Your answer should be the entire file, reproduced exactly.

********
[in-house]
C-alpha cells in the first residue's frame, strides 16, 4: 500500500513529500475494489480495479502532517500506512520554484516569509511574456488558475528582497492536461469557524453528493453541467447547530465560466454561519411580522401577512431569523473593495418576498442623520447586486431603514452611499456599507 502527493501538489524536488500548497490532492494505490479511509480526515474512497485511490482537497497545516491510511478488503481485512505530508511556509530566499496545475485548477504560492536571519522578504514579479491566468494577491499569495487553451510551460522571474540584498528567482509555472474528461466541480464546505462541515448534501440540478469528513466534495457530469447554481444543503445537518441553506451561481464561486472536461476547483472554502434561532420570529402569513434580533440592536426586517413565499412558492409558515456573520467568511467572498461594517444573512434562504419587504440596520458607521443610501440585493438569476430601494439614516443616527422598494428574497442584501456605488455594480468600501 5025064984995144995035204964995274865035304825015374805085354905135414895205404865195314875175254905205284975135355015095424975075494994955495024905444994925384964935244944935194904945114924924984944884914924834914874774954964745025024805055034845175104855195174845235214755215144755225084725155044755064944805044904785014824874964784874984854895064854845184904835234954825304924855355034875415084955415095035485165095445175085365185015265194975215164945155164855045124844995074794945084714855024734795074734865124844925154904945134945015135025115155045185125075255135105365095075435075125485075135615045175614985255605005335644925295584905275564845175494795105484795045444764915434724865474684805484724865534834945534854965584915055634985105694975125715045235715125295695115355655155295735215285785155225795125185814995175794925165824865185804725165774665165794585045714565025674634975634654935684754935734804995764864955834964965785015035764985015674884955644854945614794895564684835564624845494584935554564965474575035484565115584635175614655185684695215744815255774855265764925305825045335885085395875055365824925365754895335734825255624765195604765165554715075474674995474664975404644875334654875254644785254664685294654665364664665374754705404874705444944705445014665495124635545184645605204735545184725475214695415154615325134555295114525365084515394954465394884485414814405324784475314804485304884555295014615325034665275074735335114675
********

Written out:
[in-house]
C-alpha cells in the first residue's frame, strides 16, 4: 500500500513529500475494489480495479502532517500506512520554484516569509511574456488558475528582497492536461469557524453528493453541467447547530465560466454561519411580522401577512431569523473593495418576498442623520447586486431603514452611499456599507 502527493501538489524536488500548497490532492494505490479511509480526515474512497485511490482537497497545516491510511478488503481485512505530508511556509530566499496545475485548477504560492536571519522578504514579479491566468494577491499569495487553451510551460522571474540584498528567482509555472474528461466541480464546505462541515448534501440540478469528513466534495457530469447554481444543503445537518441553506451561481464561486472536461476547483472554502434561532420570529402569513434580533440592536426586517413565499412558492409558515456573520467568511467572498461594517444573512434562504419587504440596520458607521443610501440585493438569476430601494439614516443616527422598494428574497442584501456605488455594480468600501 5025064984995144995035204964995274865035304825015374805085354905135414895205404865195314875175254905205284975135355015095424975075494994955495024905444994925384964935244944935194904945114924924984944884914924834914874774954964745025024805055034845175104855195174845235214755215144755225084725155044755064944805044904785014824874964784874984854895064854845184904835234954825304924855355034875415084955415095035485165095445175085365185015265194975215164945155164855045124844995074794945084714855024734795074734865124844925154904945134945015135025115155045185125075255135105365095075435075125485075135615045175614985255605005335644925295584905275564845175494795105484795045444764915434724865474684805484724865534834945534854965584915055634985105694975125715045235715125295695115355655155295735215285785155225795125185814995175794925165824865185804725165774665165794585045714565025674634975634654935684754935734804995764864955834964965785015035764985015674884955644854945614794895564684835564624845494584935554564965474575035484565115584635175614655185684695215744815255774855265764925305825045335885085395875055365824925365754895335734825255624765195604765165554715075474674995474664975404644875334654875254644785254664685294654665364664665374754705404874705444944705445014665495124635545184645605204735545184725475214695415154615325134555295114525365084515394954465394884485414814405324784475314804485304884555295014615325034665275074735335114675